WEST PALM BEACH, Fla. - It still hurts. For Katie Muhammad, it always will.
"I was very content having my preschools. I went by the Boynton location the other day and it just brought back when I was in that door and the children would just run up to me. I miss that a lot," said an emotional Muhammad.
On August 5, 2010, everything Muhammad built as a preschool owner crashed down when she learned one of her students had, unintentionally, been left behind on one of her school vans.
By the time 2 1/2 year old Haile Brockington was found, her lifeless body was hot, sweaty and still strapped to the car seat.
Muhammad has yet to talk to Haile's mom. She knows what she would tell her.
"I'm sorry and there are no words I can say to bring her back but whatever I can do to make it better, that's what I want to do."
She's starting to. After the tragedy, Muhammad shut down all 4 of her schools, she lost her home and her car. Now 24 months later, Muhammad is finding purpose again.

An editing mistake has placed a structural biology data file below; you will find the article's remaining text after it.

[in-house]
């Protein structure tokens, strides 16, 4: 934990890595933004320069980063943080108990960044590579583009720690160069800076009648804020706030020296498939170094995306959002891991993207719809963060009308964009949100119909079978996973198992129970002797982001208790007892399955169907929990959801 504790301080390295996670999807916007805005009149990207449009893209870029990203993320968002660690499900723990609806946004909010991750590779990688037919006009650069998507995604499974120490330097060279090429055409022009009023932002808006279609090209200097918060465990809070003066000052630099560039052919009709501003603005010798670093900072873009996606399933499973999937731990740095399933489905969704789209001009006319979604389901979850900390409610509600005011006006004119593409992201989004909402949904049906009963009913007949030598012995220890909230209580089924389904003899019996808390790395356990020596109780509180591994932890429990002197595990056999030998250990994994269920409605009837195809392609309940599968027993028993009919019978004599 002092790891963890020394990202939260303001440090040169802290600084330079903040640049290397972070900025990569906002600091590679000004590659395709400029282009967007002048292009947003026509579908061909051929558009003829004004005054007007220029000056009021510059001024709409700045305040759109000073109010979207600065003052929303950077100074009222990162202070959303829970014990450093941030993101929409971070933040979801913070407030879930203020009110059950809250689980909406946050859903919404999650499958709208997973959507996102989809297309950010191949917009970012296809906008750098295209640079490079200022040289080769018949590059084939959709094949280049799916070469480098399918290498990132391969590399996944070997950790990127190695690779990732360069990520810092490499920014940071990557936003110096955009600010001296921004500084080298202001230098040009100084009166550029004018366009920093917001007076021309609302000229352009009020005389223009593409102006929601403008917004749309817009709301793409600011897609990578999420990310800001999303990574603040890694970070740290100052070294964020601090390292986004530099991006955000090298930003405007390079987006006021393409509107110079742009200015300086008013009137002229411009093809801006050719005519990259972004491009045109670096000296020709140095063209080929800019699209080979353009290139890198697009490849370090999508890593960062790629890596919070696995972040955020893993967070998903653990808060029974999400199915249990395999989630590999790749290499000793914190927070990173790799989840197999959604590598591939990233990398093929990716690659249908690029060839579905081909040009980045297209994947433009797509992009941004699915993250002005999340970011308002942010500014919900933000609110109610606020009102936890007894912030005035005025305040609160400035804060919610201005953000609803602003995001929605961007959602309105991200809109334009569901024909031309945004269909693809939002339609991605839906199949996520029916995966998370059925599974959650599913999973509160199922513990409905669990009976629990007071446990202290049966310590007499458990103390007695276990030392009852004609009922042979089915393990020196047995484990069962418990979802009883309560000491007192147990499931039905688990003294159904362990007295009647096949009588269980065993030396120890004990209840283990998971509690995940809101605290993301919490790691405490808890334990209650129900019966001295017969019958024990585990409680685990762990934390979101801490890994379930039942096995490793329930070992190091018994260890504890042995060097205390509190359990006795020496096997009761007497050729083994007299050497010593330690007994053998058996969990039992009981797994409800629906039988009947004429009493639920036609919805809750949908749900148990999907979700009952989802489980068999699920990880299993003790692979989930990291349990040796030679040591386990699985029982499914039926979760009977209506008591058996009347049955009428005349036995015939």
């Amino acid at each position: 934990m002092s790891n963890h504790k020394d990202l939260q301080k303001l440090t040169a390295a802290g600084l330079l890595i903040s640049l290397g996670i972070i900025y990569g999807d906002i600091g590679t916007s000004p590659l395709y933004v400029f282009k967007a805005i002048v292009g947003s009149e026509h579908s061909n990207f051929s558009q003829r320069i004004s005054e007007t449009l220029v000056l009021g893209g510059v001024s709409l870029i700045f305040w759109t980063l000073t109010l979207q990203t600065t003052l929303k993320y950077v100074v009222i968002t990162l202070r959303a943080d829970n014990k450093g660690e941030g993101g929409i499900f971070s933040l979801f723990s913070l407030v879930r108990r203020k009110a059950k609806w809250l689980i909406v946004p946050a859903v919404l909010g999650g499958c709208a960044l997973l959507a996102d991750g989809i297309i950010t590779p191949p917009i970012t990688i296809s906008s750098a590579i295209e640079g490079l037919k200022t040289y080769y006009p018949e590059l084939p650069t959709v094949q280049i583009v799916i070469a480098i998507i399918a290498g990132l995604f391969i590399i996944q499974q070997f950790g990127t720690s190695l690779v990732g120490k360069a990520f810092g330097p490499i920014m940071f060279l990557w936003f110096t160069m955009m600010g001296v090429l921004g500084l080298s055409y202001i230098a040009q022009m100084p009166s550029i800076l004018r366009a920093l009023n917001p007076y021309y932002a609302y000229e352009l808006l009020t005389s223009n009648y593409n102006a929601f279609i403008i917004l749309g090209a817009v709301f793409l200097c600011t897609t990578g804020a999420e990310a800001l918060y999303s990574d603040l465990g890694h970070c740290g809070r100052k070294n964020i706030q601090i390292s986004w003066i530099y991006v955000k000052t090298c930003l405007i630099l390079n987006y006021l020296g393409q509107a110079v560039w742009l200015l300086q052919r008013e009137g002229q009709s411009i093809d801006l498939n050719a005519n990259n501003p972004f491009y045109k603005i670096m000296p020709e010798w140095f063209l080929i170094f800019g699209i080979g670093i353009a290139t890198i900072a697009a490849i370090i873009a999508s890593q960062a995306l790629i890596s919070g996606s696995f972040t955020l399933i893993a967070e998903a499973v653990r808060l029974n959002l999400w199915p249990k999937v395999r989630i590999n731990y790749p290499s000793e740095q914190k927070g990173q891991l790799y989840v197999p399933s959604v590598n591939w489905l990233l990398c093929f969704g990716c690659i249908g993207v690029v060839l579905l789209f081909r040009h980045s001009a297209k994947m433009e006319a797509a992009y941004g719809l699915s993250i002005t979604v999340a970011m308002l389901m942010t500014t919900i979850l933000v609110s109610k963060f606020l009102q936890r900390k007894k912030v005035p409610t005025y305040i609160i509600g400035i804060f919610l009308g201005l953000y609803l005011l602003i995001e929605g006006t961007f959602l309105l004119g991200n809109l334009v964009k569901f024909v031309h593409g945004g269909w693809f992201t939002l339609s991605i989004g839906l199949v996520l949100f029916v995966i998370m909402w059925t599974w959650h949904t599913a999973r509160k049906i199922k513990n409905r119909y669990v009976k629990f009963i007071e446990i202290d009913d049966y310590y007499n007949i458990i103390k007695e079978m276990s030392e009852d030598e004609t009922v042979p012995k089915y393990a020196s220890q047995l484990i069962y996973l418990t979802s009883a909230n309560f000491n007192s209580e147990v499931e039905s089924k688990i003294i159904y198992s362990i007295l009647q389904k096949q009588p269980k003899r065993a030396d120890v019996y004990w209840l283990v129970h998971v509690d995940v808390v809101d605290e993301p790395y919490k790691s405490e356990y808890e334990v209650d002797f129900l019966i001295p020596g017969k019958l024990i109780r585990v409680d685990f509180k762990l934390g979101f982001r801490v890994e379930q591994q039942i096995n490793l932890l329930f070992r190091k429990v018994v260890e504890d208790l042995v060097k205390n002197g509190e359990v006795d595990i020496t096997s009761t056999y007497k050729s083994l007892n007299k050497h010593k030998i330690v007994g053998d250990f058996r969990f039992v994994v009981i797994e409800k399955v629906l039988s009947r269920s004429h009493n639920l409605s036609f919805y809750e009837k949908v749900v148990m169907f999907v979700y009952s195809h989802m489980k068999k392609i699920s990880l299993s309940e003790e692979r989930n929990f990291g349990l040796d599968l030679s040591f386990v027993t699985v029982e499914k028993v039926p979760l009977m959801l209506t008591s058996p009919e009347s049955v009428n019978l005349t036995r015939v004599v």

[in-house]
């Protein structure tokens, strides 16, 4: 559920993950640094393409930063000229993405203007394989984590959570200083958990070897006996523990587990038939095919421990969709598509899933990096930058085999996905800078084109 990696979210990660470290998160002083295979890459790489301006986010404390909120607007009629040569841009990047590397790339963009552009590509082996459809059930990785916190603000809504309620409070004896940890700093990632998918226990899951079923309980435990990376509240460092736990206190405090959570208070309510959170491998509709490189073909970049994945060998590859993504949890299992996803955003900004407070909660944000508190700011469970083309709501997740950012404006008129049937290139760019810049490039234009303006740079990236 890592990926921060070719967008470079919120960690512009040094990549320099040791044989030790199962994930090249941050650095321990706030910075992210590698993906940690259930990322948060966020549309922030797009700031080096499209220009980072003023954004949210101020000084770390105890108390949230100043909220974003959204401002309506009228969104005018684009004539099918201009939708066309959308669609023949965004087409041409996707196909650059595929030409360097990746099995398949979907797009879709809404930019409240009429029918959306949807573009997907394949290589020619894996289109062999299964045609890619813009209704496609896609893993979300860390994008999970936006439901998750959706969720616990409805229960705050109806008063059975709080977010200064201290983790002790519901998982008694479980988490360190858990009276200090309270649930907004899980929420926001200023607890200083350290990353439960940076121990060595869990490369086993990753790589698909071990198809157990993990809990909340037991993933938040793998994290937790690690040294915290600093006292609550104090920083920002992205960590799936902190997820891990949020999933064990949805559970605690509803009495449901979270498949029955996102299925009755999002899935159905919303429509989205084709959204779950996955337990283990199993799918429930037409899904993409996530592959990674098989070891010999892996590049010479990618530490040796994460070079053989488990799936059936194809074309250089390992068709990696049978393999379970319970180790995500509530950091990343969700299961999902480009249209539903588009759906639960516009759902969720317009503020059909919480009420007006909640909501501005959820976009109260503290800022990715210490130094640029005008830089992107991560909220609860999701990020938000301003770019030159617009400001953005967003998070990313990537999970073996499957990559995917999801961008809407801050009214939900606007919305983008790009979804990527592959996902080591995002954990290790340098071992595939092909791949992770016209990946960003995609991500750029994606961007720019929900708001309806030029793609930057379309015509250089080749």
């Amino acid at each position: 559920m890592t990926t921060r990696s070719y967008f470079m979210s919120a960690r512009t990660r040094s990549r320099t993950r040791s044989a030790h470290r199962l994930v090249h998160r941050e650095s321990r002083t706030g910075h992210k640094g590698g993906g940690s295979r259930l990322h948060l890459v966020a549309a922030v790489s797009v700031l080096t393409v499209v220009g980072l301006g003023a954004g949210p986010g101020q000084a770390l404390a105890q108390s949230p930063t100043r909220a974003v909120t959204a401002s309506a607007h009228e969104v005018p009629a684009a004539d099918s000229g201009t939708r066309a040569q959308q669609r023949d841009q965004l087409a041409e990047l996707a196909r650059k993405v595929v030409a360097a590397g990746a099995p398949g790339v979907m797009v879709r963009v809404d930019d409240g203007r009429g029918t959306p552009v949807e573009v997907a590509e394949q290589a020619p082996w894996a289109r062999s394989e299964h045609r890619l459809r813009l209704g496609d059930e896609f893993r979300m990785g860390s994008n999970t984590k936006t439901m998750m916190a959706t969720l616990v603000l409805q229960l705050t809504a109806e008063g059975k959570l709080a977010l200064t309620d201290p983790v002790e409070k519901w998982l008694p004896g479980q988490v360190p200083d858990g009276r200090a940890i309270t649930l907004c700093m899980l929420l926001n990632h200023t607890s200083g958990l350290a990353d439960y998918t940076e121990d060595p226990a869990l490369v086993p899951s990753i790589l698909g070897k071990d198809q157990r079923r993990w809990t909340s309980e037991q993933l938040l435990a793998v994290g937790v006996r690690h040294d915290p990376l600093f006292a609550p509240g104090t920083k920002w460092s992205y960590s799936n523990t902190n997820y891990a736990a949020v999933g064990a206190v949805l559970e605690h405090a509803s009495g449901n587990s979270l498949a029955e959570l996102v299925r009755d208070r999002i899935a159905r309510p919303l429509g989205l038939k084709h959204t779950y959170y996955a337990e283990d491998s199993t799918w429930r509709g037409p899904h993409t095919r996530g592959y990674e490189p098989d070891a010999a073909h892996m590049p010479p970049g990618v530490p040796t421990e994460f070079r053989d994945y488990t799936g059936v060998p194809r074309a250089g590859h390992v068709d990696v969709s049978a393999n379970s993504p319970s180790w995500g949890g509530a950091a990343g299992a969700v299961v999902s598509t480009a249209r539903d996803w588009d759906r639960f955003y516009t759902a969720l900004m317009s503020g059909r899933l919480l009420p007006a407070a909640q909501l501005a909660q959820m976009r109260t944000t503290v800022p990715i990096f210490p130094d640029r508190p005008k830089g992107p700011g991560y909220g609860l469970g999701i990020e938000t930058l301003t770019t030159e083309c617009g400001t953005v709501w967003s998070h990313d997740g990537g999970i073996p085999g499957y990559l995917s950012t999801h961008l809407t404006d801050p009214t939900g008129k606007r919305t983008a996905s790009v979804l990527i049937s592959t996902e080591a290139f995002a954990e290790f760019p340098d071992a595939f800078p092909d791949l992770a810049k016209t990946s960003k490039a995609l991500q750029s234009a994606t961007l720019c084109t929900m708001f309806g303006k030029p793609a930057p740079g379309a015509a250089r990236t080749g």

"That's what keeps me going every day is to try and make Haile proud of me and to try and make sure no deaths like Haile happen again."
Last year, Palm Beach County leaders passed a rule requiring most buses and vans that transport children be equipped with child safety alarms.
The measure was passed in honor of Haile, Muhammad wants it nationwide.
"I also think that preschool staff and preschool owners need to be better trained because it keeps happening," she said.
Muhammad is in process of developing her own version of the alarm.
A new mission for a former childcare owner altered by tragedy but determined to try to protect.
"My goal now is to make sure the laws are changed for the benefit of the children."